Are you able to record your presentations on a tablet or iPad app and then either play them on an Apple TV, or data projector or send them to the group online (prior to the tutorial)? I think the other advice is great but if it is hard to avoid the course, or you don't want to and the presenter wants to prepare people to 'present' regularly, then would this be an option?

It might seem like a big production to go to do this, but this is something we teach our students (secondary school) and it is an effective strategy for students who are anxious about presenting. Many of the apps allow you to prepare (very quickly) a presentation that not only allows you to quickly record your thoughts or content, but to incorporate this with visual and conceptual organisers. The presentations can be brief, or longer (as you need) and are often really engaging. Perhaps you could negotiate with the course facilitator to this this on a weekly basis with one or two "in person" presentations that you plan for well in advance-if they really want this. It might help lessen the anxiety perhaps? Best wishes with it all, anxiety can be a really tough thing to experience, P.

PS- Perhaps on reflection, doing this might seem to be something that 'highlights' your anxiety, so hopefully you can find a way out of the course. The best option would be for the course instructor to make the course more accessible by allowing other ways of presenting info to all students, but this might be a bit of an 'ideal world' scenario.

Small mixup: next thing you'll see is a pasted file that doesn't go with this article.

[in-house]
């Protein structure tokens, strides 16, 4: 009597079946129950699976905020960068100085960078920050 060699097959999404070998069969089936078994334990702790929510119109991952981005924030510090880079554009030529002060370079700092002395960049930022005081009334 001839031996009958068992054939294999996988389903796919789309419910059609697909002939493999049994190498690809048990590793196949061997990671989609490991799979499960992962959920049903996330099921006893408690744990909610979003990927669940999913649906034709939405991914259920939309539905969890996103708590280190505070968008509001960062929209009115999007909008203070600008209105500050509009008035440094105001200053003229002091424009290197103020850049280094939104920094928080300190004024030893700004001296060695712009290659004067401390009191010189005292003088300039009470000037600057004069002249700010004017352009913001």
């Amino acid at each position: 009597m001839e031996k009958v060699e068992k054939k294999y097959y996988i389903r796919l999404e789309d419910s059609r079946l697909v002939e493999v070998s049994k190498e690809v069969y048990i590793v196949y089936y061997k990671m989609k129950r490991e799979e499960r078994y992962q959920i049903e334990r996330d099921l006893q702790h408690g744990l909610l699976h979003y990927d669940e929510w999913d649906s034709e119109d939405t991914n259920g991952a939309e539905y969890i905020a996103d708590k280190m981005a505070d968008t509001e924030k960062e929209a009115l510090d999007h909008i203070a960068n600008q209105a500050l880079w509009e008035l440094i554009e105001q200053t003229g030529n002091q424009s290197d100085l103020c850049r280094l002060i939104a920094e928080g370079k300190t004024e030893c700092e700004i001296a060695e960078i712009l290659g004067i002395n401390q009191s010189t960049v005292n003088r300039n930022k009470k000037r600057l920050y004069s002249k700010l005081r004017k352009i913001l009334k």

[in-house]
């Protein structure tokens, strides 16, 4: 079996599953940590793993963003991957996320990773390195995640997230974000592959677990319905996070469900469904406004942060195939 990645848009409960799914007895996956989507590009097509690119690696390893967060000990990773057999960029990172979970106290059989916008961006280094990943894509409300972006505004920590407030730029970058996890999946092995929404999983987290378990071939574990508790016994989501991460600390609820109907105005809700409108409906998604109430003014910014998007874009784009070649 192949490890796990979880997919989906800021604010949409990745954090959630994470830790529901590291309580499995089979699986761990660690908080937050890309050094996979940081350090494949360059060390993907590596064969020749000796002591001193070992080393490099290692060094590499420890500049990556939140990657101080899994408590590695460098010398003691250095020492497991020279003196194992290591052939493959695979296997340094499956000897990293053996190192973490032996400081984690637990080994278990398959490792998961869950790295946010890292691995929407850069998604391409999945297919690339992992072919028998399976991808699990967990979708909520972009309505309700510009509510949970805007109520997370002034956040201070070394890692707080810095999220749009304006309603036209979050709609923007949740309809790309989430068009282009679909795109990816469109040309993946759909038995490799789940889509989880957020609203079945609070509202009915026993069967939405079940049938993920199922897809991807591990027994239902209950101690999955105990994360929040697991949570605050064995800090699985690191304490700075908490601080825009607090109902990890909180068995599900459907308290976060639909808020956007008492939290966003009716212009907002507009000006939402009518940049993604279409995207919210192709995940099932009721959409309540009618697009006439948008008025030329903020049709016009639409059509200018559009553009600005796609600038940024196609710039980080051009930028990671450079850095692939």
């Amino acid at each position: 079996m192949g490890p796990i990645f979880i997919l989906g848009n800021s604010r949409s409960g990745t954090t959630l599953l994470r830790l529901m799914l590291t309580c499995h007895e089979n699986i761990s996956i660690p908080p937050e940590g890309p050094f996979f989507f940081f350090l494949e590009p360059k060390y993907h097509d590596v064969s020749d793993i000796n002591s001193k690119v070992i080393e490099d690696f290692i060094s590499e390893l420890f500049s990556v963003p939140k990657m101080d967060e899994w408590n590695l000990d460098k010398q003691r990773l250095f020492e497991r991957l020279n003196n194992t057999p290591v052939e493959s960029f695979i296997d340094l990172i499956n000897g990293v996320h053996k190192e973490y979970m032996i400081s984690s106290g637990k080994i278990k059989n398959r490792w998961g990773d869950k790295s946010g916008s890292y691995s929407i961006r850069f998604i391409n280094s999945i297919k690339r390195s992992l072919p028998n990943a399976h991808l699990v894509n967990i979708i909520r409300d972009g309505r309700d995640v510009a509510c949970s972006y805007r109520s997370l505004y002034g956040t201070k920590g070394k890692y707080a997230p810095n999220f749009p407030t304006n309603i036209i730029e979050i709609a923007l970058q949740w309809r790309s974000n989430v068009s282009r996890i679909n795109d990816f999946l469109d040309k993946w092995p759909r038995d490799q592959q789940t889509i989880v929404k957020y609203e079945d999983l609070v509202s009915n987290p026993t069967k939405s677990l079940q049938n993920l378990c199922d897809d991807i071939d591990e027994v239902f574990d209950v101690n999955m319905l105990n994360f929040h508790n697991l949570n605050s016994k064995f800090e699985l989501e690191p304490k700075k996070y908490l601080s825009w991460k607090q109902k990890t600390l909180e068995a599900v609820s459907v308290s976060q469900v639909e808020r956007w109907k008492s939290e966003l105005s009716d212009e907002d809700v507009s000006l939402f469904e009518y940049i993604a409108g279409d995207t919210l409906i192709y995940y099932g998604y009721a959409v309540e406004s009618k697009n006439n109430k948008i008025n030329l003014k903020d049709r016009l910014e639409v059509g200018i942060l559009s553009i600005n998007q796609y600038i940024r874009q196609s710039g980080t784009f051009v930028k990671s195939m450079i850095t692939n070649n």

User: IntoTheSpiral - 15 January 2016 09:31

Hi,

Do you have a disability services at your university? At mine, anything which is a medically documented issue (or for which there is other evidence) that has been ongoing for more than a year can be classified as a disability at which point the teaching staff/everyone has to make their best effort to take into account any support plan that is in place.

I have worked with a student with similar social anxiety issues before. If there is any assessment that includes a presentation then they are permitted to give the presentation by themselves, one-to-one with the marker. But, if "oral presentation skills" aren't part of the learning objectives of the module then they are permitted to submit the assessment in an alternative, pre-agreed manner - they typically submit a transcript of a planned presentation in this case.

If presentations are just being included in the module teaching method rather than the assessment, then this student always works with another student who is aware of their social anxiety problems - either in a pair or as part of a group. Both of the students will prepare the presentation and work together on creating the topic, doing research etc. but the second student actually stands up in front of the group and gives the presentation.

Now, this does add a requirement that all presentations in the class are done in pairs. But, this is an accommodation we make to take into account the disability of the student with social anxiety. This obviously works because we have another student who is happy to present alone, but they have said to me that they are absolutely happy to do that because the student with social anxiety contributes a lot to the research and development of the presentation to compensate for the fact they are not delivering it.

Perhaps you could look into something like this?